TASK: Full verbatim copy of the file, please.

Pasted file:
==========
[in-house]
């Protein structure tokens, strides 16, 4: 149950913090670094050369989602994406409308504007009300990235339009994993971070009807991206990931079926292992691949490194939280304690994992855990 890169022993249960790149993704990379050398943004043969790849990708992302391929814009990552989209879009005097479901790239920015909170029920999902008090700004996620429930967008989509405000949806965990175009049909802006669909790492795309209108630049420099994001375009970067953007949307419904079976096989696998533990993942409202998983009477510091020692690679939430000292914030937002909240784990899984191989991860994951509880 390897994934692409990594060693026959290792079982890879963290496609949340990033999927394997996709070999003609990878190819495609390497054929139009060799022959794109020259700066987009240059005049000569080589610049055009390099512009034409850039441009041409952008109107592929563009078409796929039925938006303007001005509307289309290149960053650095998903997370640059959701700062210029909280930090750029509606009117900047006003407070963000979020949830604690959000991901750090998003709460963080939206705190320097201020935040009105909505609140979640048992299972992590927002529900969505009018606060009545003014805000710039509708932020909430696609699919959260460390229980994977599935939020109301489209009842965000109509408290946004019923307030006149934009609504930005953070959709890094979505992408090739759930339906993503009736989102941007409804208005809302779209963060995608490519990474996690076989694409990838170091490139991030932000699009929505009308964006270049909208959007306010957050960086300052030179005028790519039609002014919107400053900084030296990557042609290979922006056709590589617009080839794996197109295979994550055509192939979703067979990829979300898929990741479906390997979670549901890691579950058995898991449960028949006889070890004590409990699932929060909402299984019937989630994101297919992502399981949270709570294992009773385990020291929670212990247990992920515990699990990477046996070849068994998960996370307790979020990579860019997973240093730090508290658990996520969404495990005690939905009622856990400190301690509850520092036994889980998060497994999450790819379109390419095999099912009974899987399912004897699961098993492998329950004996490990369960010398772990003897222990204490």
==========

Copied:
[in-house]
């Protein structure tokens, strides 16, 4: 149950913090670094050369989602994406409308504007009300990235339009994993971070009807991206990931079926292992691949490194939280304690994992855990 890169022993249960790149993704990379050398943004043969790849990708992302391929814009990552989209879009005097479901790239920015909170029920999902008090700004996620429930967008989509405000949806965990175009049909802006669909790492795309209108630049420099994001375009970067953007949307419904079976096989696998533990993942409202998983009477510091020692690679939430000292914030937002909240784990899984191989991860994951509880 390897994934692409990594060693026959290792079982890879963290496609949340990033999927394997996709070999003609990878190819495609390497054929139009060799022959794109020259700066987009240059005049000569080589610049055009390099512009034409850039441009041409952008109107592929563009078409796929039925938006303007001005509307289309290149960053650095998903997370640059959701700062210029909280930090750029509606009117900047006003407070963000979020949830604690959000991901750090998003709460963080939206705190320097201020935040009105909505609140979640048992299972992590927002529900969505009018606060009545003014805000710039509708932020909430696609699919959260460390229980994977599935939020109301489209009842965000109509408290946004019923307030006149934009609504930005953070959709890094979505992408090739759930339906993503009736989102941007409804208005809302779209963060995608490519990474996690076989694409990838170091490139991030932000699009929505009308964006270049909208959007306010957050960086300052030179005028790519039609002014919107400053900084030296990557042609290979922006056709590589617009080839794996197109295979994550055509192939979703067979990829979300898929990741479906390997979670549901890691579950058995898991449960028949006889070890004590409990699932929060909402299984019937989630994101297919992502399981949270709570294992009773385990020291929670212990247990992920515990699990990477046996070849068994998960996370307790979020990579860019997973240093730090508290658990996520969404495990005690939905009622856990400190301690509850520092036994889980998060497994999450790819379109390419095999099912009974899987399912004897699961098993492998329950004996490990369960010398772990003897222990204490």